Before distribution by mail of this newspaper, the sixth anniversary of my brother’s death will have passed, and what would have been Grant’s 47th birthday on April 10 will be yet to come. I am not certain it seems more impossible he has been gone that long, or that he would have been that old.
In the snowy winter of 2008 in Des Moines, Grant spent over a month in the old ward at Methodist Hospital. Snow rose on the roofs of nearby buildings, as factory exhausts smoked in the distance. Doctors had just discovered a thymic carcinoma. Grant’s coworkers at Wells-Fargo brought him baked goods and get-well-soon cards. The oncologists believed at first it was a non-Hodgkin’s lymphoma. We had no idea how large the mass actually was. By the end of the year, my brother was in a doctor-induced coma in the ICU after thoracic surgery to remove an eight-pound tumor. That summer, owls took residence in his oak trees.
For all of my life, funerals in Corydon have been performed in the house at the end of the only brick street in town. Now that place of loss, grief, and reconciliation will become a home again. Though sadness and mourning stretched their backs against the lamplight, leaving an impression in shadow, the mansion on Greeley has also been site of family reunions, where the death of a loved one brought friends and relatives back together.
Now the former Hy-Vee store, which fed more than one generation of children from Wayne County, and served sometimes as an overflow parking lot for the bank, will accept the passing of many. One of the questions I asked the new assistant director for Thomas Funeral Home, Libby Christensen, was whether they were going to keep the automatic entry and exit, which opened when our souls crept too close to the glass—from outside, a mirror during the day, and a window at night. From inside, the opposite. Christensen took a moment to laugh at that idea, before saying no, they will install a nice new set of double doors.
Recently, my poem about the loss of my brother from cancer appeared in print, in the literary magazine ‘Ruminate,’ a publication with a spiritual bent. On the cover is a man with an organic, green, plant-like mass growing from, around and into his body, entangled in vines with nothing to prevent it from expanding to another man, woman or child. Closer to his chest, the tumor glows like a second sun. The journal is based in Fort Collins near Greeley, Colo., cities I visited with my brother during our journeys west, near the foothills with a dry, otherworldly smell, within range of Thompson Canyon and Long’s Peak. Grant’s poem, “June Bug Penumbra,” appears on page 44. That was his basketball number when he played small forward for the Wayne Falcons.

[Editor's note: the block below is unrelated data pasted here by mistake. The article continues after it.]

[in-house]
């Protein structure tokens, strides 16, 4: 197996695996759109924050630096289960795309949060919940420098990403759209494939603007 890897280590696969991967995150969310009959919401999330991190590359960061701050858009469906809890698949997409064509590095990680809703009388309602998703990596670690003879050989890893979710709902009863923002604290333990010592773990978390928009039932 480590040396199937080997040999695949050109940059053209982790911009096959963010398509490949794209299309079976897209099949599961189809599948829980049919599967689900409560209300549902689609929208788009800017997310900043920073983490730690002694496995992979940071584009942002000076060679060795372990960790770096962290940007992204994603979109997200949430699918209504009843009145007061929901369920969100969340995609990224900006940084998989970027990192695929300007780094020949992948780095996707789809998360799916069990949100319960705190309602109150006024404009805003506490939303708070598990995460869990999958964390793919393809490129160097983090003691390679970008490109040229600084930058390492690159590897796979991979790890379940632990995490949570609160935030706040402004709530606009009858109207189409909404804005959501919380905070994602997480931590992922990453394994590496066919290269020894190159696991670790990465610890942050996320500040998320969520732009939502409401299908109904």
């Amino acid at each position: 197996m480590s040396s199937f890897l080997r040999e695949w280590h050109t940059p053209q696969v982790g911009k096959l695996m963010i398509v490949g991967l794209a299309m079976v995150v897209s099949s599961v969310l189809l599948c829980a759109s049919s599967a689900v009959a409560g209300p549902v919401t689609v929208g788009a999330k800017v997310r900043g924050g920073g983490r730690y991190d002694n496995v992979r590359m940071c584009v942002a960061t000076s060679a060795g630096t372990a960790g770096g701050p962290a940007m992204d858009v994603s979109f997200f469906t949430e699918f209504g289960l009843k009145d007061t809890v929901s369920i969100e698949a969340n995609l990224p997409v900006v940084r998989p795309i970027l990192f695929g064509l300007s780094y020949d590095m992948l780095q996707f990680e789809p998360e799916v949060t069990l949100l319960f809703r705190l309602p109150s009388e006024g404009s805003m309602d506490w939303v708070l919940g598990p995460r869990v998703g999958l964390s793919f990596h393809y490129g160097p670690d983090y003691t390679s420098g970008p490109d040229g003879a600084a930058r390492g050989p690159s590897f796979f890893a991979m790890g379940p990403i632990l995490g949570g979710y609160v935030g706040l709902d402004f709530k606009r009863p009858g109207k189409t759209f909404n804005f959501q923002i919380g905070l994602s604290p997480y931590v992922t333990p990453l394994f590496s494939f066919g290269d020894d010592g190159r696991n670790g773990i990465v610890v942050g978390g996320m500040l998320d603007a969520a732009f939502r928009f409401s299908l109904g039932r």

Poetry editor Kristin George Bagdanov wrote a brief note to the readers: “Both Jason W. Selby and Benjamin Hertwig contend with familial histories of war and disease, the inability to close oneself off from harm. 'Now there’s no screen to keep / pests on one side or the other' writes Selby; nor is there a screen to prevent a tumor from spreading through one’s body.”
When my grandfather mowed the field south of his house, through which the original Mormon Trail passed, leaving 150-year-old ruts on the hill to the west, the shorn hay exposed nests of mice. His white German shepherds followed the tractor all day, devouring these rodents as quickly as the baler sucked in clover and yellow foil.
I recall sitting in the bed of my father’s brown-and-white pickup a few nights later, in the truck Grant once accidently shot with a rifle. The bullet did not puncture the hood, but blew away the paint and left a large dent. My grandfather and brother worked late, as my father baled as far into the evening as the dew allowed. At that moment, I reflected on memories that stood out from each day, the humid desert of Iowa summers and the light refracted from the pond’s surface as winter paralyzed fields with frost and ice.
The significant recollections were not what I expected. There was sitting in the coatroom at Wayne Elementary School one day, alone, answering questions for sociology class while reading my textbook. No reason for my mind to highlight this one afternoon of homework while it rained in Corydon. Opening the gift on Christmas Day I had desired for months did not make the cut. Instead, it was the Christmas Tree lit in the darkness of our farmhouse. It was my brother sharing his memory after a spring rain of believing pools and ditches were oceans and rivers.
“This is what I used to imagine,” he told me.
He was old enough to know better, nearly in high school, but he took that day to allow his little brother to get lost with him, the barn staring down at us with empty windows and boards blackened by the storm, swallows weaving a pattern from socket to socket.
The moon was nearly full. Though most see a face, I knew of the Native American myth of meteor craters forming a frog. Near the south edge of this Mormon Trail field, vines creep up, gnarled around an elm tree. They hang in parasitic effigy; they are so cunning the naked eye cannot see them move. In the moonlight, its looming figure stood out against the timber leading to Missouri. The moon cast the tree and its parasite’s shadow upon the fencerow. My grandfather drank iced tea from a thermos, the slush of its liquid and the air whistling after he swallowed and breathed, stepping back up into the orange Allis-Chalmers.
I willed that night to become memory, for the amphibian in the moon to allow my brother to return.